from The American Heritage® Dictionary of the English Language, 4th Edition
- transitive v. To break up or destroy the tranquillity or settled state of: "Subterranean fires and deep unrest disturb the whole area” ( Rachel Carson).
- transitive v. To trouble emotionally or mentally; upset.
- transitive v. To interfere with; interrupt: noise that disturbed my sleep.
- transitive v. To intrude on; inconvenience: Constant calls disturbed her work.
- transitive v. To put out of order; disarrange.
from Wiktionary, Creative Commons Attribution/Share-Alike License
- v. to confuse a quiet, constant state or a calm, continuous flow, in particular: thoughts, actions or liquids.
- v. to divert, redirect, or alter by disturbing.
- v. to have a negative emotional impact; to cause emotional distress or confusion.
- n. disturbance
from the GNU version of the Collaborative International Dictionary of English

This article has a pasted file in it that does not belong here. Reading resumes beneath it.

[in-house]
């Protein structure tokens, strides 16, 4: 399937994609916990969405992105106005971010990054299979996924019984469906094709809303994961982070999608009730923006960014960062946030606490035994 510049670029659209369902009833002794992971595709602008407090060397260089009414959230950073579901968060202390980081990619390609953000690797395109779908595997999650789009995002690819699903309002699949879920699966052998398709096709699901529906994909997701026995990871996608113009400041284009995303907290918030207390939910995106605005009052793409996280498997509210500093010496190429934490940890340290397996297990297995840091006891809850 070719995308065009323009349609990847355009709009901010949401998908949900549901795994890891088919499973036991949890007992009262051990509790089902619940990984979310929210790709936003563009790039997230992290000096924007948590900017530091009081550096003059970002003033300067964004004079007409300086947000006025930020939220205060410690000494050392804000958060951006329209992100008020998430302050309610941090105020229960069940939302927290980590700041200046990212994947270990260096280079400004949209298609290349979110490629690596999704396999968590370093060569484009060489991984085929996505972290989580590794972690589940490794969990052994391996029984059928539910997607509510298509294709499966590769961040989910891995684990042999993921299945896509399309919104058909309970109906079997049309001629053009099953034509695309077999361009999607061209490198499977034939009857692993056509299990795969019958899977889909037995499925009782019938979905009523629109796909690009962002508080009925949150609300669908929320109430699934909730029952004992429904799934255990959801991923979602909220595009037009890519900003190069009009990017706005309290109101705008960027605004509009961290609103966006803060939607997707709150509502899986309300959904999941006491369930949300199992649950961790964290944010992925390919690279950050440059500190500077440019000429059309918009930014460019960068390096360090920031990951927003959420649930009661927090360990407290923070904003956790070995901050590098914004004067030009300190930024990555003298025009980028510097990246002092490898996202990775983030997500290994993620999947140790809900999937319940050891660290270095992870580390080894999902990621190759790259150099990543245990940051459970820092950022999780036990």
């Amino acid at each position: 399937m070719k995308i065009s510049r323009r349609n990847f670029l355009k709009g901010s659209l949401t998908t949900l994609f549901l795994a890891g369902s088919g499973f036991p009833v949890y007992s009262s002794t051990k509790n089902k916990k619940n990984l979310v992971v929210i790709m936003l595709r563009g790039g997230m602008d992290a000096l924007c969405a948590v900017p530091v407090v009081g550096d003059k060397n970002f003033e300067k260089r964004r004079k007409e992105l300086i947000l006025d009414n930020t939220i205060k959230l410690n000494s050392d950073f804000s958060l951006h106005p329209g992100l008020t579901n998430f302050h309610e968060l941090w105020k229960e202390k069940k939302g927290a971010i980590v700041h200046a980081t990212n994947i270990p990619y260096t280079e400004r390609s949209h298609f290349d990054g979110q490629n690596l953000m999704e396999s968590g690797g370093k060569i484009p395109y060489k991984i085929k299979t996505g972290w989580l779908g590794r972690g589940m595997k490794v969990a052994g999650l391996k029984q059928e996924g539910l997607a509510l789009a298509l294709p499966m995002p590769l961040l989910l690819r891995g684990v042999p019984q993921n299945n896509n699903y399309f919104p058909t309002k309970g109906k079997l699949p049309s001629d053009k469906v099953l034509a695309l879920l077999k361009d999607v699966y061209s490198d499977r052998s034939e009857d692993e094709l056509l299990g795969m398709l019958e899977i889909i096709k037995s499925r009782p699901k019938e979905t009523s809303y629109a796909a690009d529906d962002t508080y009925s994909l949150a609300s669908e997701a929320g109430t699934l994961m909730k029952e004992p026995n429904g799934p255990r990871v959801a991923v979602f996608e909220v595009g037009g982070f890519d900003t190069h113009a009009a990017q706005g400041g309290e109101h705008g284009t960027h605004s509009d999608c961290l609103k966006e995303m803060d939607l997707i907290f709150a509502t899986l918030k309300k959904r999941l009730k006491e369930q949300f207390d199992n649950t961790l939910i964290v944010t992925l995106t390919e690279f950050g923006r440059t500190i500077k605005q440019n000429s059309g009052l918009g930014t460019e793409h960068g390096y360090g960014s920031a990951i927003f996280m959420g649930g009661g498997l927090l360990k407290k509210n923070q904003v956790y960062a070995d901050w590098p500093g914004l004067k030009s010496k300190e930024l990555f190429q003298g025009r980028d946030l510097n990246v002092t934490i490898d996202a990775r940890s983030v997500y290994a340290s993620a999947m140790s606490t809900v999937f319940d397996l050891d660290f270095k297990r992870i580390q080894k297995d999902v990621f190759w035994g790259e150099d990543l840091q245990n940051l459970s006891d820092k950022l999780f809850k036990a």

- transitive v. To throw into disorder or confusion; to derange; to interrupt the settled state of; to excite from a state of rest.
- transitive v. To agitate the mind of; to deprive of tranquillity; to disquiet; to render uneasy.
- transitive v. To turn from a regular or designed course.
- n. Disturbance.
from The Century Dictionary and Cyclopedia
- To stir; trouble; agitate; molest; move from a state of rest or tranquillity: as, to disturb a sleeper; to disturb the sediment.
- To move or agitate; discompose; disquiet; throw into perplexity or confusion.
- To interfere with; interrupt; hinder; incommode; derange.
- To turn aside; cause to deviate; throw out of course or order.
- Synonyms To disorder, unsettle, molest
- To perplex, trouble, annoy, vex, worry, plague.
- To impede, interrupt.
- n. Disturbance.
from WordNet 3.0 Copyright 2006 by Princeton University. All rights reserved.
- v. damage as if by shaking or jarring
- v. tamper with
- v. destroy the peace or tranquility of
- v. move deeply
- v. change the arrangement or position of
Middle English distourben, from Old French destourber, from Latin disturbāre : Latin dis-, dis- + Latin turbāre, to agitate (from turba, confusion, probably from Greek turbē).(American Heritage® Dictionary of the English Language, Fourth Edition)
Latin disturbare, intensifying for turbare ("to throw into disorder"). (Wiktionary)